(Offered as POSC 218, HIST 218 [AS/TR], & ASLC 218) As one of the world’s great powers, China has had a profound impact on the developing world. Through financial, military, and political means, China has shaped the economies, cultures, and environments of nations throughout Latin America, Africa, and Asia. This course examines the historical and political aspects of this influence with the aim of better understanding the implications of China’s global presence. The course pays particular attention to how racialized narratives have complicated the relationships between Chinese actors abroad and their host communities as well as the experiences of migrants from the developing world in China. Using readings and other media from a wide range of fields and diverse perspectives, we will look at the deep historical roots of this power, while also examining the contemporary ramifications of China’s aspirations and actions beyond its national borders. Students will write about, discuss, and present on topics related to these themes.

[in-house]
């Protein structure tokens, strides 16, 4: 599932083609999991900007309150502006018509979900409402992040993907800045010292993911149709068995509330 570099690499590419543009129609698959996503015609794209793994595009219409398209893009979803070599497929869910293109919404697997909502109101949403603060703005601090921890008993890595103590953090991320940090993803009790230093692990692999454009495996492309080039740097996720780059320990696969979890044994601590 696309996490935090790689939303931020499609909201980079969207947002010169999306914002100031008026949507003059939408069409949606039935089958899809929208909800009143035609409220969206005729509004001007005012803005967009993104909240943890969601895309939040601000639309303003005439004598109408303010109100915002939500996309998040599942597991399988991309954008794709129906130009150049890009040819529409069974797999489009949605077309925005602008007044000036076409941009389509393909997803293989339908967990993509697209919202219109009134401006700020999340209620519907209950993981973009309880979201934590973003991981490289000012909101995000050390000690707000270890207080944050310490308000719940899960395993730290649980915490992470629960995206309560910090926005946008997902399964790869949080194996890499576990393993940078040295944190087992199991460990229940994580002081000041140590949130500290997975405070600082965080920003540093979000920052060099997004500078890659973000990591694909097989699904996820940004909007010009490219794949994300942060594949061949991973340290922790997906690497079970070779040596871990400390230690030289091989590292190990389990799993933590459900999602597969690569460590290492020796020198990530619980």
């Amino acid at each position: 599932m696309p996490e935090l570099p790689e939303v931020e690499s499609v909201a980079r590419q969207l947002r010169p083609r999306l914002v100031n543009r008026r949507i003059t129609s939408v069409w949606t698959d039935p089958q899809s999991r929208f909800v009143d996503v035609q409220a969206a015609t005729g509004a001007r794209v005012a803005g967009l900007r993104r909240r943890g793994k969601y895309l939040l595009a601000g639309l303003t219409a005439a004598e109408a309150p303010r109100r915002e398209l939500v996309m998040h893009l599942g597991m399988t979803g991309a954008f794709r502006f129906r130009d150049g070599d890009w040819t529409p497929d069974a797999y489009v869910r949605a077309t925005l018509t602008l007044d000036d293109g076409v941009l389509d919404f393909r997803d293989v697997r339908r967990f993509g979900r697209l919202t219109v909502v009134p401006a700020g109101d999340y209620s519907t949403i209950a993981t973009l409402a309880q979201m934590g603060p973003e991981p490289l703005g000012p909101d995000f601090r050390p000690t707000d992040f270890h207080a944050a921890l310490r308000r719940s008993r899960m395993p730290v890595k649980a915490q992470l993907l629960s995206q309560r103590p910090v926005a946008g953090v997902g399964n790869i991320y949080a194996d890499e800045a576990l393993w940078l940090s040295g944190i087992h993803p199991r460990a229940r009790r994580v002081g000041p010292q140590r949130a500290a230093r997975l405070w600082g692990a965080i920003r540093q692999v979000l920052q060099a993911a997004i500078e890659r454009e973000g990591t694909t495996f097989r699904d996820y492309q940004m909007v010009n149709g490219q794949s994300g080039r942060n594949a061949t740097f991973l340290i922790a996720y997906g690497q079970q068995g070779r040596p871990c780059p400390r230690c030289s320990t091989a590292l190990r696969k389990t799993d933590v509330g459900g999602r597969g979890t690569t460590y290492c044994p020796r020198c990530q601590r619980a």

Limited to 30 students. Priority given to sophomores. Spring semester. Associate Professor Ratigan and Professor Melillo.
How to handle overenrollment: Priority given to sophomores.
Students who enroll in this course will likely encounter and be expected to engage in the following intellectual skills, modes of learning, and assessment: readings, discussion, written work, presentations, lectures, group work, and individual research.
Tu 11:30 AM - 12:50 PM BEBU 107
Th 11:30 AM - 12:50 PM BEBU 107